1. Reduce Customer Support Time

The key to content marketing is providing information that is educational, entertaining, or valuable in some way. A great place to start is with a list of frequently asked questions by your prospects and customers. If you publish really detailed answers to all of these you will be saving your support team a whole host of time, whilst offering a very valuable service to your customers. The Q&A content becomes an asset to your business that can be used over and over again. Instead of writing a full email response every time a different client asks you a similar question, you can send them a link to your blog post that has already been written.

Having these content assets available on your website also reduces the amount of support phone calls you need to answer. Customers are likely to search on Google or browse your website for answers before they dial. They’ll appreciate you making the information easy to find.

Content marketing can and should be customised for every business. Don’t ignore it and don’t leave it to chance. Regular, relevant content is a fantastic way to increase the profitability of your business.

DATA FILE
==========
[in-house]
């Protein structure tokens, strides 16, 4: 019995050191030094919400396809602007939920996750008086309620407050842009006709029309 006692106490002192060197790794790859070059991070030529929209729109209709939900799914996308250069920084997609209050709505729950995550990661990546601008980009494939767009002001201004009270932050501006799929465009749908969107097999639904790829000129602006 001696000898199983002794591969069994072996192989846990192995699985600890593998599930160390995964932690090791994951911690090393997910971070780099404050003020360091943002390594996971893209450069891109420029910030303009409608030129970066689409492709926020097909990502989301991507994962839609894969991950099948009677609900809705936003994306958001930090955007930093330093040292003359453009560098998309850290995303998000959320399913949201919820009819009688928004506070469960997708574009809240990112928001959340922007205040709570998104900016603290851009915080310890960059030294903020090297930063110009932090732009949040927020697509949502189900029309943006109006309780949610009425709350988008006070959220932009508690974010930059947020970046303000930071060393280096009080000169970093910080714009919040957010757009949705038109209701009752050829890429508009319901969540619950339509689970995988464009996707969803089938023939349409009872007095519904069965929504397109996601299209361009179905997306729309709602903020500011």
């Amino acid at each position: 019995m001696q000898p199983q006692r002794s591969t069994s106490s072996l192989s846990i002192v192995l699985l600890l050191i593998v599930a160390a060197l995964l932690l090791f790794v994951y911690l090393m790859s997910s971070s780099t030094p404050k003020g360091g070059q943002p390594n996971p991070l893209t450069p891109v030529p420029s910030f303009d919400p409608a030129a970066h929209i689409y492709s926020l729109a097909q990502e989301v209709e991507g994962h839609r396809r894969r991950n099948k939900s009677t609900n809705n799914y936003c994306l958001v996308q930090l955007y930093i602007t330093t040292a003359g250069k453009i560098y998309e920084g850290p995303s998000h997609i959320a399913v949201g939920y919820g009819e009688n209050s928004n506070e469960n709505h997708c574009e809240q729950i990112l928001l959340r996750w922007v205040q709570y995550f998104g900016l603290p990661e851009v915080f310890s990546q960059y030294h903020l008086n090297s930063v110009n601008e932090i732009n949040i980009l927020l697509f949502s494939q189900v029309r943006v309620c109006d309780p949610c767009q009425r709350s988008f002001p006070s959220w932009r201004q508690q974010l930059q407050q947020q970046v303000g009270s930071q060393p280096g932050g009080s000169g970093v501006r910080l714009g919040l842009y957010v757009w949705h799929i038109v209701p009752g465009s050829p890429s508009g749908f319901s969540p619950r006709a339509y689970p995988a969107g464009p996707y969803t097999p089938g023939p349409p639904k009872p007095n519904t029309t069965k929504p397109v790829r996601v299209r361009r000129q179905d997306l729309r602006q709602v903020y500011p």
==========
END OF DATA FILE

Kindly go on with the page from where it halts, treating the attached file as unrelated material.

If you need a hand creating content for YOUR business, drop me a line and we can figure it out on a free ideas extraction session.


Business Buzzwords: love them or loathe them

Buzzword bee cartoonWhether you add these to your ‘never on a month of Sundays’ list, or you try to throw at least three in at every business meeting you attend, these are the business buzzwords you should know for the next financial year.

  1. Remarketing: It’s a form of display advertising (think banners, medium rectangles, leaderboards) whereby the ad for your company is continuously shown to a user even after they have dropped off your website (or the website where they first were shown the ad). This remarketing occurs if the user doesn’t convert (i.e. click on the ad) when they are first shown the ad  This form of marketing (even though some may consider it stalking!) has one of the best returns on investment and should be part of your marketing strategy if you are buying ads across networks.
  2. Goal Digger: [I love this play on words.] A goal digger is someone who pursues and successfully achieves their goals – usually in a creative or opportunistic way.
  3. H2H: [This is soooo good and necessary.] Rather than thinking about your business marketing as business to consumer (B2C) or business to business (B2B), innovative brand marketers are starting to throwing around H2H, which stands for human to human.